ECE Graduate Student to Attend Global Young Scientist Symposium
Once a year, 300 college students are hand-picked to network amongst likeminded scholars from around the world at the Global Young Scientist Symposium (GYSS) in Singapore.
This January 14-17, electrical and computer engineering PhD student Daniel Lepkowski represents The Ohio State University at GYSS.
His ECE professor and mentor, Steven Ringel, said Lepkowski’s academic research is unparalleled in next generation solar efficiency.
“Daniel is one of the very finest graduate students I have ever seen,” he said. “Students picked to attend end up meeting with over a dozen Nobel laureates.”
During his time at Ohio State, Lepkowski was also the winner of a National Science Foundation graduate student fellowship, an Ohio State fellowship, and was awarded a Best Student Paper Award at the recent IEEE PVSC Conference.
Lepkowski said he has never been to Singapore before, so it’s an entirely new experience for him as a student.
“I’m really looking forward to it,” he said.
The graduate student discovered his passion for engineering early on.
“It’s in my blood,” Lepkowski said. “Both of my parents were engineers at Texas Instruments, so from a young age my brothers and I were always encouraged to explore engineering.”
What he finds most fascinating in his research is how technology advances, not by leaps and bounds, but incremental and carefully examined steps. It’s this thought process he hopes to take away from his work at Ohio State.
“(ECE) requires this unique blend of knowledge, critical thinking and problem solving that isn't as prevalent in other professions. On top of that, the opportunity to shape the future of technology is really cool and appealing to me,” Lepkowski said.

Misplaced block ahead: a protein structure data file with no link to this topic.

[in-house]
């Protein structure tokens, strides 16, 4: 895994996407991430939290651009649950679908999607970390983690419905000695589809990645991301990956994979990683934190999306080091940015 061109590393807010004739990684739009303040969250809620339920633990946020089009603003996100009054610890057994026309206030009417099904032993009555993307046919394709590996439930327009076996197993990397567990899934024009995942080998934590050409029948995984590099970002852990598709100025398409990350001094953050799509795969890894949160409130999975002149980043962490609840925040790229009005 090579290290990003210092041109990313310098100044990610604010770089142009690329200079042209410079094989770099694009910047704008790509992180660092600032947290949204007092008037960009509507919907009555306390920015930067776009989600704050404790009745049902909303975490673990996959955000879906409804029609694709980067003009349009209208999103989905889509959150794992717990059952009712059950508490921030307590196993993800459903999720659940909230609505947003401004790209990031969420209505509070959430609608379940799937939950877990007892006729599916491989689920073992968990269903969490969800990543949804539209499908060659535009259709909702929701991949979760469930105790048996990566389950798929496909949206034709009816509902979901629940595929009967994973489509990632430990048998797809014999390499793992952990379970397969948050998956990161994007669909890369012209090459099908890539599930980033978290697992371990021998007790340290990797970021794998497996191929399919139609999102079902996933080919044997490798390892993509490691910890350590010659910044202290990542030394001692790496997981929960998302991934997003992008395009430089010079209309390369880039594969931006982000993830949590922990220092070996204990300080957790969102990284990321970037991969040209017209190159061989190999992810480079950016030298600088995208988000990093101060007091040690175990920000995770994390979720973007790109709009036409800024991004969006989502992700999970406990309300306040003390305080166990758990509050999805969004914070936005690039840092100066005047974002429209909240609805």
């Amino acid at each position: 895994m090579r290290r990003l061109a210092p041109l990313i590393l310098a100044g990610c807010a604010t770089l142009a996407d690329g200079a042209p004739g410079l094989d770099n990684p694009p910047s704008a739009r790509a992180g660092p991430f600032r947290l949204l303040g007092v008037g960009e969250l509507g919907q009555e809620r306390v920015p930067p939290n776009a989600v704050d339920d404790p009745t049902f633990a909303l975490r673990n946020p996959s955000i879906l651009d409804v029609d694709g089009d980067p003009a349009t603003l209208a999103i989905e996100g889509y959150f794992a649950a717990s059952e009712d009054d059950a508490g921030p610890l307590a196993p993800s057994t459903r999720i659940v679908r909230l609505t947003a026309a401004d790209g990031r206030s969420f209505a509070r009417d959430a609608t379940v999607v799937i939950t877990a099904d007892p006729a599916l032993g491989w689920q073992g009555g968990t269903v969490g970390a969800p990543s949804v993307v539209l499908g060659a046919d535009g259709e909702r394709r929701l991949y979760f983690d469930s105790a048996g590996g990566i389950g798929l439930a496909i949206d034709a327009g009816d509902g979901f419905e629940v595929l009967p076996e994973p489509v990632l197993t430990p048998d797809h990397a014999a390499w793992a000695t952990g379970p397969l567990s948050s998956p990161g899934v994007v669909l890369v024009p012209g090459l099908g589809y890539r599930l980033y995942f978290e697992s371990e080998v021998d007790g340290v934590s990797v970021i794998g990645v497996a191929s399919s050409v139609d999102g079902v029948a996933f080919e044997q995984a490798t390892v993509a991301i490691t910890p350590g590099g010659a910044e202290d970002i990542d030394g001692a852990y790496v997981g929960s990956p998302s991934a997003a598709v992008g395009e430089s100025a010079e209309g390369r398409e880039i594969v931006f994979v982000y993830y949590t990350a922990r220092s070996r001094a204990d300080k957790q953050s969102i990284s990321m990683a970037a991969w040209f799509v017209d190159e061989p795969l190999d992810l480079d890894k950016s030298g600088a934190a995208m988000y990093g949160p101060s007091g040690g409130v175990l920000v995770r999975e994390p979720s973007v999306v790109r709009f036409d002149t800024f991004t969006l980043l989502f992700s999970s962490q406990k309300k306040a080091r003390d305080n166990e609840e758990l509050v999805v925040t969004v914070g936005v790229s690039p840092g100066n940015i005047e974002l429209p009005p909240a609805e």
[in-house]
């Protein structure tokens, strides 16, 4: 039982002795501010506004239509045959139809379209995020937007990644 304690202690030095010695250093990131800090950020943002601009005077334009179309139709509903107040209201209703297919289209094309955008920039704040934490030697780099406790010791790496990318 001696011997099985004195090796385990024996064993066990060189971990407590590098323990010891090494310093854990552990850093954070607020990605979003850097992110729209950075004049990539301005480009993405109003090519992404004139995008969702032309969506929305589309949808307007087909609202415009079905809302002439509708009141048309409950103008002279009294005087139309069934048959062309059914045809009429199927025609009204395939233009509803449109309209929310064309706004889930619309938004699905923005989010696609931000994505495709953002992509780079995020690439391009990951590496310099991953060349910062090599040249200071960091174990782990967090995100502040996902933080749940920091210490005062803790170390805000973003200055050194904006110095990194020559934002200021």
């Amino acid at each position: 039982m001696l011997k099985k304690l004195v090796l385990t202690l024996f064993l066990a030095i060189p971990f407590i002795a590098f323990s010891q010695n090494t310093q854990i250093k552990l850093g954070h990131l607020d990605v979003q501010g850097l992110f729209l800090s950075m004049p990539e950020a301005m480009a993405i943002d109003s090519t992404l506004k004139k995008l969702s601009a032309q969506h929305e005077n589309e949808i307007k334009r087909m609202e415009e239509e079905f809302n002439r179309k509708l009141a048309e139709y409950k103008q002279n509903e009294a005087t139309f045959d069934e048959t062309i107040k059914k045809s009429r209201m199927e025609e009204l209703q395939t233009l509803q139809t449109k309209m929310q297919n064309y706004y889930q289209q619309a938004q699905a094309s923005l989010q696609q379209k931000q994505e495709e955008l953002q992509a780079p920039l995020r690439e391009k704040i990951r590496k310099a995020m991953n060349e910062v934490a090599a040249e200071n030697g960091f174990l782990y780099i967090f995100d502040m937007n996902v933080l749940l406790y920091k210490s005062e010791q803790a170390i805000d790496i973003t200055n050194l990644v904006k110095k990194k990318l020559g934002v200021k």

His current research addresses the cost and efficiency of advanced solar power.
“Over 90% of solar cells used today are made of silicon, one of the most abundant and well-understood materials systems currently known,” Lepkowski said.
However, in terms of efficiency, silicon has its limitations.
“So, what is the next technology that’s going to take us beyond our current limitations into this realm of high efficiency photovoltaics?” he said.
Lepkowski proposes III-V multi-junction solar cells, which are crystals made of multiple materials all absorbing various colors of sunlight. The crystals are produced in a lab by stacking individual atoms in a process called epitaxy.
His research proposes combining the low cost of silicon with the high efficiency of these crystals by using silicon as the base. The crystals are then constructed on top to form the III-V multi-junction structure.
The next challenge is dealing with the spacing between the atoms of these lab crystals, which causes defects.
“That’s where my work comes in – to reduce the density of these defects and understand the effect of the defects on our cell performance,” he said. “It’s my belief that this technology is the future in low cost, efficiency solar cells.”